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/images/icons/csMagGlass.png moyen / plein format



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ian mcdonell
classy pic - thanks
John mcGeoghan
Any background on this type of bird please. Looks like one of those slow slow planes that circle above golf tournaments providing TV pictures.
Bernard Liebe
Looks quite like one (model) my friend has hanging in his office. He was an AO for Arty spotting in the late 50's/early 60's. I believe he called it an "L-19". I was redleg at that time and perhaps had him call my corrections! Nice Post, thanks.
David Seider
This bird appears to me to be a Cessna L-19 (O-1) Bird Dog.
Long-lived liaison/observation/spotter aircraft - WW2, Korea, Vietnam
Richard Blom
A teste fly on my Mac
Roger David
That's not the usual rounded Cessna tail on a L-19. Looks more like a Stinson tail to me.
Royd Nuckols
Stinson L-5 Sentinel
L-5 Spent many hours in the back seat as a CAP Observer.
John mcGeoghan
Thanks for the rich detail back boys. Last Q’s Big cabin . How many seats? Any armaments? Looks a bit vulnerable.
Definitely the L-5 Sentinel made by Stinson. Had an uncle that flew "The Wild Turk" in Pacific Islands WW-II
Martin Coddington
Even at it's top speed of 130 the tail is clearly not Cessna. Thanks all you Stinson spotters.
Tandem seating, front and back (for John McGeoghan).
It's really a shame when people post pictures without the info.

For me, no story, no stars and I really liked the photo.
Carl Carlsen
The . tail is the "giveaway". Looks like an L-5 to me. That tail has Stinson written all over it. I agree, if you casn't identify the photo, Don't post the picture.
Ron Knight
It is a Stinson L-5 Sentinel liaison (observation) aircraft from WW II era. It was developed from the Stinson Voyager civilian 4-place model, I believe. It was a contemporary of the Piper Cub, Cessna 120 and 140 light aircraft.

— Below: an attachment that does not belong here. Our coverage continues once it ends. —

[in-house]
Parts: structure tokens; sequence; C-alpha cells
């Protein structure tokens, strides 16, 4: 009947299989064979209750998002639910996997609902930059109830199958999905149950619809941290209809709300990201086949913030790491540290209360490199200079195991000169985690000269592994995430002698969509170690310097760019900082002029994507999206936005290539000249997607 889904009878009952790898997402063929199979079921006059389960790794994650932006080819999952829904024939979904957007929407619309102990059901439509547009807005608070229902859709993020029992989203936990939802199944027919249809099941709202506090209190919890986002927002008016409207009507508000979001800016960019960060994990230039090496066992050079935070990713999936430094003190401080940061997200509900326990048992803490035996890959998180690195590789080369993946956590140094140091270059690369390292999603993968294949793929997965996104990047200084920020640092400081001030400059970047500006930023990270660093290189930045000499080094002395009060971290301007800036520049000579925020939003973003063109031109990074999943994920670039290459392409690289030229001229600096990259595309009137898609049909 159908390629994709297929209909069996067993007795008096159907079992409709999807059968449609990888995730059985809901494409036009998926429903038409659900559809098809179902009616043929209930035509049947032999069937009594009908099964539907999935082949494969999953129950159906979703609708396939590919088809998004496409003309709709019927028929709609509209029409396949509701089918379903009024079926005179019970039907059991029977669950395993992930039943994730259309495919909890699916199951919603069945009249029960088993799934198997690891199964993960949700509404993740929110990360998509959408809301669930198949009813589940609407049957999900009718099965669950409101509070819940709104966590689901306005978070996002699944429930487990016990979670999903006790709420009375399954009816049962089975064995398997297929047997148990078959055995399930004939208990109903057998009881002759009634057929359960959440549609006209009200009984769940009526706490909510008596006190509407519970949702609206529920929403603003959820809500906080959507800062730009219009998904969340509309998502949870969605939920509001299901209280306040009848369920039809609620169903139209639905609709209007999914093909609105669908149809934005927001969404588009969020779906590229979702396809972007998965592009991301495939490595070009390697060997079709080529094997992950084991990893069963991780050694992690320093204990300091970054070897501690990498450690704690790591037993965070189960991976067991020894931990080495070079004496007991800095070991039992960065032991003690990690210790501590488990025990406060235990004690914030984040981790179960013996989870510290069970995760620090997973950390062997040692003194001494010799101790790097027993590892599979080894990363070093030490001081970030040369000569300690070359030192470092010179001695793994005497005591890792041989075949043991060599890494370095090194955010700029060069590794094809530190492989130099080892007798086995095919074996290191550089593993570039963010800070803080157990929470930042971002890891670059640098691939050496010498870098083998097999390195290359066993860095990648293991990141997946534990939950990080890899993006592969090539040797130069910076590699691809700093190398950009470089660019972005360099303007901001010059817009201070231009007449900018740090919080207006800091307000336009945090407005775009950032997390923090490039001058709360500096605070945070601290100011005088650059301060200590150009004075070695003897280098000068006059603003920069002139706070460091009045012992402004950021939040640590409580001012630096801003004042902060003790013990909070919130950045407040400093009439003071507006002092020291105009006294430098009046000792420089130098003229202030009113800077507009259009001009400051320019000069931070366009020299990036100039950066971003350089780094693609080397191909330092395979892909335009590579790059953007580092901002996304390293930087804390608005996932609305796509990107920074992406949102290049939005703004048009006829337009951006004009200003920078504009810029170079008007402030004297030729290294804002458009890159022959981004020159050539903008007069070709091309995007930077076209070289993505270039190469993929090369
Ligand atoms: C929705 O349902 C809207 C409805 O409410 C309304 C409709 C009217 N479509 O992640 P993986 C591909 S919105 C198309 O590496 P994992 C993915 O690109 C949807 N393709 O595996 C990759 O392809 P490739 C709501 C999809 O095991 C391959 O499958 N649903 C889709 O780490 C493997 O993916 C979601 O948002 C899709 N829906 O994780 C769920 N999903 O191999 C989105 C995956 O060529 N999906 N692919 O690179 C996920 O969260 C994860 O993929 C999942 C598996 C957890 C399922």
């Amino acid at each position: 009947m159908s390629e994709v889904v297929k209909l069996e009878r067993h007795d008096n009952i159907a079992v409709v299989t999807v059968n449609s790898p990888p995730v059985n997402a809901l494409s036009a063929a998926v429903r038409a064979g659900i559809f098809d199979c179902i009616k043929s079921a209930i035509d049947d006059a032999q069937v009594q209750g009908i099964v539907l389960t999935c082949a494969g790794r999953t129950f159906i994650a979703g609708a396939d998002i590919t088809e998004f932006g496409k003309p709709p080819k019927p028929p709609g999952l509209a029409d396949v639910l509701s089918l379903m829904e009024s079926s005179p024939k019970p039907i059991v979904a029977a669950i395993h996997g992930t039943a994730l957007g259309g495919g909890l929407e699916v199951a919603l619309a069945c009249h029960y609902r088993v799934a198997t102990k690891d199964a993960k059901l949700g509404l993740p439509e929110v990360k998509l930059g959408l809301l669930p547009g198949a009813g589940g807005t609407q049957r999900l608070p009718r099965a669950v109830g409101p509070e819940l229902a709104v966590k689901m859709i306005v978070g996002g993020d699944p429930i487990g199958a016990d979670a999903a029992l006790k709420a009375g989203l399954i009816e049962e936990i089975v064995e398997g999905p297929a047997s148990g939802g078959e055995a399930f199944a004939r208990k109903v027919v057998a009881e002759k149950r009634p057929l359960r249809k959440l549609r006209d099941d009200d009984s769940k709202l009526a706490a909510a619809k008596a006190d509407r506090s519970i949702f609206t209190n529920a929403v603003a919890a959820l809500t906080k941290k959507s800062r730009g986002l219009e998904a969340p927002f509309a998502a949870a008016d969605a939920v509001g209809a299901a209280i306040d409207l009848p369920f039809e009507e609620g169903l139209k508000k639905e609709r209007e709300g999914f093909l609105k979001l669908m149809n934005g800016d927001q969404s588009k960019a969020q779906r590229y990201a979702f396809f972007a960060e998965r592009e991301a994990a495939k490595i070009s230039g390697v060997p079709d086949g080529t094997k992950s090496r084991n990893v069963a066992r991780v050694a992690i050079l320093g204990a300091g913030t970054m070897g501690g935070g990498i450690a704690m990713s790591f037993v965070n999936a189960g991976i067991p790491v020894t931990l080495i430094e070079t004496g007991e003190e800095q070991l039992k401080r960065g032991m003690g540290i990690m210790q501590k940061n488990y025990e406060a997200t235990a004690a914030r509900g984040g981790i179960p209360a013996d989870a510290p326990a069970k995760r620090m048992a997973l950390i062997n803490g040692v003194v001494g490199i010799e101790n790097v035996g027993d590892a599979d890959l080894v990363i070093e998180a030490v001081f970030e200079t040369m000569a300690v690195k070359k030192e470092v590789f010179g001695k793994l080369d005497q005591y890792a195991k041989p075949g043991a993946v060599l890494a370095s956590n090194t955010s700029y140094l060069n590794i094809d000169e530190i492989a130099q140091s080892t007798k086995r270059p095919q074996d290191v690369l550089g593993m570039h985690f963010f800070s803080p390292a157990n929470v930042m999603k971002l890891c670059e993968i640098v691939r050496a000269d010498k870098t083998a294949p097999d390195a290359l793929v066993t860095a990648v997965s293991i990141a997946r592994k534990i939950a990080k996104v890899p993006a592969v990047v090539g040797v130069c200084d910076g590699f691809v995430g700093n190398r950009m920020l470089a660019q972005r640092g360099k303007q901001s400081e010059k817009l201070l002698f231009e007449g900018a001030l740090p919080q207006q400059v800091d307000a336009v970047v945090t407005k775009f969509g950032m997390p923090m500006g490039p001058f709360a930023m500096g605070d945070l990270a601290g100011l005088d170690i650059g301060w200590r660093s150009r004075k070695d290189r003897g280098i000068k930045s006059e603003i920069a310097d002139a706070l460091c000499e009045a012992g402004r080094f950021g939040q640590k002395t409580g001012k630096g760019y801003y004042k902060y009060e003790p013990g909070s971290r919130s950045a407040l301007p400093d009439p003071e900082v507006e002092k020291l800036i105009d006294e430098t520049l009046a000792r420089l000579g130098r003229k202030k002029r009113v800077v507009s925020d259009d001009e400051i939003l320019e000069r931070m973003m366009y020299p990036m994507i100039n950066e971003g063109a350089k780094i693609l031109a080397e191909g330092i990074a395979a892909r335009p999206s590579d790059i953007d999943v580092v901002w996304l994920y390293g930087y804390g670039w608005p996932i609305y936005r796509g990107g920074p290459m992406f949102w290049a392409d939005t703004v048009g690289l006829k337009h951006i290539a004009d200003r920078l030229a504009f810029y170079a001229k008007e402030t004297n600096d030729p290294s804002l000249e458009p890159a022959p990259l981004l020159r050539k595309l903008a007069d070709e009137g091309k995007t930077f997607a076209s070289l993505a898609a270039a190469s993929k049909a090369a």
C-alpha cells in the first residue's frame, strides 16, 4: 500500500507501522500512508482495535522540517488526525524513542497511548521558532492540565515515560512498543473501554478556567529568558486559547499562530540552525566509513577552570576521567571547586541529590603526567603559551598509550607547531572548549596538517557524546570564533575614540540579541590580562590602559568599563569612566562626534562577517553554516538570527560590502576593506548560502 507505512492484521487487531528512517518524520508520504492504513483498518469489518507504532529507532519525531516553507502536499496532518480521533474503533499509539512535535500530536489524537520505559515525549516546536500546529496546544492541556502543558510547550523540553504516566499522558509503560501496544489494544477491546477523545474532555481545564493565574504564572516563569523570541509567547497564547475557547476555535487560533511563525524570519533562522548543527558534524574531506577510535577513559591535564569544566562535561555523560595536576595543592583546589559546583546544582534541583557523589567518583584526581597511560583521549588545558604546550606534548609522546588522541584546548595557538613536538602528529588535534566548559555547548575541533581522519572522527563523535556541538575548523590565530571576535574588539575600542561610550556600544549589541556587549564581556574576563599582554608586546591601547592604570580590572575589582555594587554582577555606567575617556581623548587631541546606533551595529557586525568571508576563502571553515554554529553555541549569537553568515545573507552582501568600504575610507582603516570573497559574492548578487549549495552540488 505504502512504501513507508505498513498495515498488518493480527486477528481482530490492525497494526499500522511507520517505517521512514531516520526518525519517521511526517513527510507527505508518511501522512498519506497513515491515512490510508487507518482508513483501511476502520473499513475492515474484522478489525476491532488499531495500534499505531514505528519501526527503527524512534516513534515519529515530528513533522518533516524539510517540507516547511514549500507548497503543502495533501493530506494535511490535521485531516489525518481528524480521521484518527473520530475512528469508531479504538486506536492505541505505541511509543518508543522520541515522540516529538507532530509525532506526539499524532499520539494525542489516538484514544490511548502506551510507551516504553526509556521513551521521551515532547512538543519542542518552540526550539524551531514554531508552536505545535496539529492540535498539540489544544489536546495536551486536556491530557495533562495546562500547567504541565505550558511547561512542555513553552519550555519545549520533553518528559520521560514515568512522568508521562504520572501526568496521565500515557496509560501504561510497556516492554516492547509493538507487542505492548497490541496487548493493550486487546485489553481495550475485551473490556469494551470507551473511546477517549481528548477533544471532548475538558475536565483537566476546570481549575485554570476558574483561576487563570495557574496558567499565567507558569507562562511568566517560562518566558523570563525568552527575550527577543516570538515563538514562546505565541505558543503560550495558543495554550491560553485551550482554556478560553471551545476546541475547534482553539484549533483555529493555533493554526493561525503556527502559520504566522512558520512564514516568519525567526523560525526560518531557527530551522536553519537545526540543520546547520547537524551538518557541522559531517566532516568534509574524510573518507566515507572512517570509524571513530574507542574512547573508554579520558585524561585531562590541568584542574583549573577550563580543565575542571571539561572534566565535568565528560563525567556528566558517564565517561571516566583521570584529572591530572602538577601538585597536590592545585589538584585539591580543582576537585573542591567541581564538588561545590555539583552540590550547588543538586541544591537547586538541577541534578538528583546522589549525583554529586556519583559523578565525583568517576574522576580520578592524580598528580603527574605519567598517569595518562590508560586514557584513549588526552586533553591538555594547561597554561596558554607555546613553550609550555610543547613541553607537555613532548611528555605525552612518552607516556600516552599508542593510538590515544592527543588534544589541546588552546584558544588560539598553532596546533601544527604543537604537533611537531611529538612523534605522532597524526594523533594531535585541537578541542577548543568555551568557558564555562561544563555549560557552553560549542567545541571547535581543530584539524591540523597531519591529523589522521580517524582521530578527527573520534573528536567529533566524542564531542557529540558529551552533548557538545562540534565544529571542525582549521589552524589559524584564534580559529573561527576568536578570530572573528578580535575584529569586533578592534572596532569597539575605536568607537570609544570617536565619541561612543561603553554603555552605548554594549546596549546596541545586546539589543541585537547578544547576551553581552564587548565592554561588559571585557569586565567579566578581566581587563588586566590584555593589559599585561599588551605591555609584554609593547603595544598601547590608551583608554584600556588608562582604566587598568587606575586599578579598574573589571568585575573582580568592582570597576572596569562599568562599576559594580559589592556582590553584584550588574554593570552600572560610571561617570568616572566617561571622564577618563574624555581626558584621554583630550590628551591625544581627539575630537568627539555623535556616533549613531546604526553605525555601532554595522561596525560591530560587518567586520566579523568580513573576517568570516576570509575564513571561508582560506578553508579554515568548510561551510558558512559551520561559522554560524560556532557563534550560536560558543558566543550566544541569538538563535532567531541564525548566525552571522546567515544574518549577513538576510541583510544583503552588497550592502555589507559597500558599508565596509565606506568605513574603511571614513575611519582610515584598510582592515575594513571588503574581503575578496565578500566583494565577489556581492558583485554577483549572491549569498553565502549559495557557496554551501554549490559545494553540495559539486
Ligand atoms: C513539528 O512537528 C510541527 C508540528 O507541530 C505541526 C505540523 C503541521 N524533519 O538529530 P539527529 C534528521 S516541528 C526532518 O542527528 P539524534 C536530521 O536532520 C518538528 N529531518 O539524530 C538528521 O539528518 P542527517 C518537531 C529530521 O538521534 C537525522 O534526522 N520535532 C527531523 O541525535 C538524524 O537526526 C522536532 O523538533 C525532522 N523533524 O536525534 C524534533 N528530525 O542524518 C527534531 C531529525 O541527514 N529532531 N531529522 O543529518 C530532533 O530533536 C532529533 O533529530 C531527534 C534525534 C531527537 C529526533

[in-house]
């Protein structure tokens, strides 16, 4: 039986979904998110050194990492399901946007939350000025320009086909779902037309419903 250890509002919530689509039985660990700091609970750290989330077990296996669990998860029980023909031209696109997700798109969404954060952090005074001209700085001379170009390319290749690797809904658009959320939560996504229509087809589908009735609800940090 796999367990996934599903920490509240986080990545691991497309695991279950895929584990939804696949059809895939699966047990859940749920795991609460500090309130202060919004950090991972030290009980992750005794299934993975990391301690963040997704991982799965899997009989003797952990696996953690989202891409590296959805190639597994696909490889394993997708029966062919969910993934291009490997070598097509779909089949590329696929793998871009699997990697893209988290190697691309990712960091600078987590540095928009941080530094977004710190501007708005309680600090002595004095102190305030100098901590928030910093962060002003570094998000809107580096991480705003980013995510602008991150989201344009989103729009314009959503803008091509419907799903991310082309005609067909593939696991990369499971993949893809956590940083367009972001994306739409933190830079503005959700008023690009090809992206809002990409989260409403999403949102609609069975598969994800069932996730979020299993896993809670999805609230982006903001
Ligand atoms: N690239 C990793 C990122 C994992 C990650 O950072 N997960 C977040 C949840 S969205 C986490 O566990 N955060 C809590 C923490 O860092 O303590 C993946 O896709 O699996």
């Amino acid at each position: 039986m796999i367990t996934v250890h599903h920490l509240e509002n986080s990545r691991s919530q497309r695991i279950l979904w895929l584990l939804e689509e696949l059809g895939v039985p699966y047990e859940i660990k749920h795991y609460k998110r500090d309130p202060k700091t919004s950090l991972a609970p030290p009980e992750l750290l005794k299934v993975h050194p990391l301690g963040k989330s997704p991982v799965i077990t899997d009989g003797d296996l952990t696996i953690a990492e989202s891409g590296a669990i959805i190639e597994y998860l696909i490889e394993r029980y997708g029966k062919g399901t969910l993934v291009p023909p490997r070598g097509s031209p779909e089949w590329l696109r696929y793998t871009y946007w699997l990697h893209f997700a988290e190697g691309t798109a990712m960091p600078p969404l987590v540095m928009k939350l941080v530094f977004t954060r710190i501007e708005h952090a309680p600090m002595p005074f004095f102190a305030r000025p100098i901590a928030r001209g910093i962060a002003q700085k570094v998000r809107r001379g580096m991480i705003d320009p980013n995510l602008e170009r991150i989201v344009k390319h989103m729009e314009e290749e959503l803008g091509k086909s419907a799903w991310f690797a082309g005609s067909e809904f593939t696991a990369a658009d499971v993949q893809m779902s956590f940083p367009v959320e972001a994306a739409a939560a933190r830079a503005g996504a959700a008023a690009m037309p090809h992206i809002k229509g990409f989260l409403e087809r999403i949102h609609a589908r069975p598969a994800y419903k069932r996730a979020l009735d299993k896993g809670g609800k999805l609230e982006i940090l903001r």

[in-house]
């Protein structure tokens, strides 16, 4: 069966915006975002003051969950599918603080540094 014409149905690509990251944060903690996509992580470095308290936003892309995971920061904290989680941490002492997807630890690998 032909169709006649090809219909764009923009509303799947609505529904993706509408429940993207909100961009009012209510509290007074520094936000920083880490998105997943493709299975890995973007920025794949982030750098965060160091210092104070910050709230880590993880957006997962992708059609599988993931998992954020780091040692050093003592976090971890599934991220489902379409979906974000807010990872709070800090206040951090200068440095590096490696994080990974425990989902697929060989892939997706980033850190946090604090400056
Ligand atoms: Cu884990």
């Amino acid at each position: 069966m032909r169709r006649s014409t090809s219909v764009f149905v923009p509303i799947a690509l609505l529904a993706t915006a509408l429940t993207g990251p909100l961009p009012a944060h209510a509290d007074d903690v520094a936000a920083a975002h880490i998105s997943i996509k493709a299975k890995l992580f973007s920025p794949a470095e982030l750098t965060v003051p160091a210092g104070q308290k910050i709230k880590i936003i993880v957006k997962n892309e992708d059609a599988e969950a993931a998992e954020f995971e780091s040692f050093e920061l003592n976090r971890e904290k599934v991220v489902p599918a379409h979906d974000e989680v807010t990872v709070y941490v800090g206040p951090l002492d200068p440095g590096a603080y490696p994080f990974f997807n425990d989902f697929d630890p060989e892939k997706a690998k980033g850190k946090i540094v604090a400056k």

Looks a bit vulnerable!?? Dude, there is only a square foot or so of the aircraft plus another one that is the pilot, that is vulnerable to projectiles. It is chrome-moly tubing, wood and fabric! It has a radar profile smaller than most motorcycles. It has a heat signature also about like a motorcycle, well below any heat-seeking weapon I know about. I'll fly this sweetheart into any hostile airspace you got. (On a mission appropriate for it of course...)
Oh! Armaments? No, not officially, unless you count the pilot's sidearm. One might drop hand grenades out the window, but neither these have credible accuracy. The "L" is for liaison (def: communication or cooperation that facilitates a close working relationship between people or organizations), which for this bird means light cargo truck, and-or carrying some officer a lot faster than he can go in a jeep. Not intended for deliberate hostile engagement. It also was used in the "O" Observation role. Eye in the sky to see what the other guys are doing...
h smit
Athosbkn attn:John mcGeoghan : subject Stinton 299.186.

Hit by Swiss AA on 0ct 12th, 1944 near Vacherie/Jura and added to Swiss Airforce. Very detailed report (in English) by CAF Col Werner Meier, includes crashpictures and history of this plane, up to (it's?) Memorial Flight in 2004. There is more on 299.186 on Swiss internet, even from after 2004!
See: www.caf-swisswings.ch/alt/EN _fotogalerie_ stinton_ schweiz.htm

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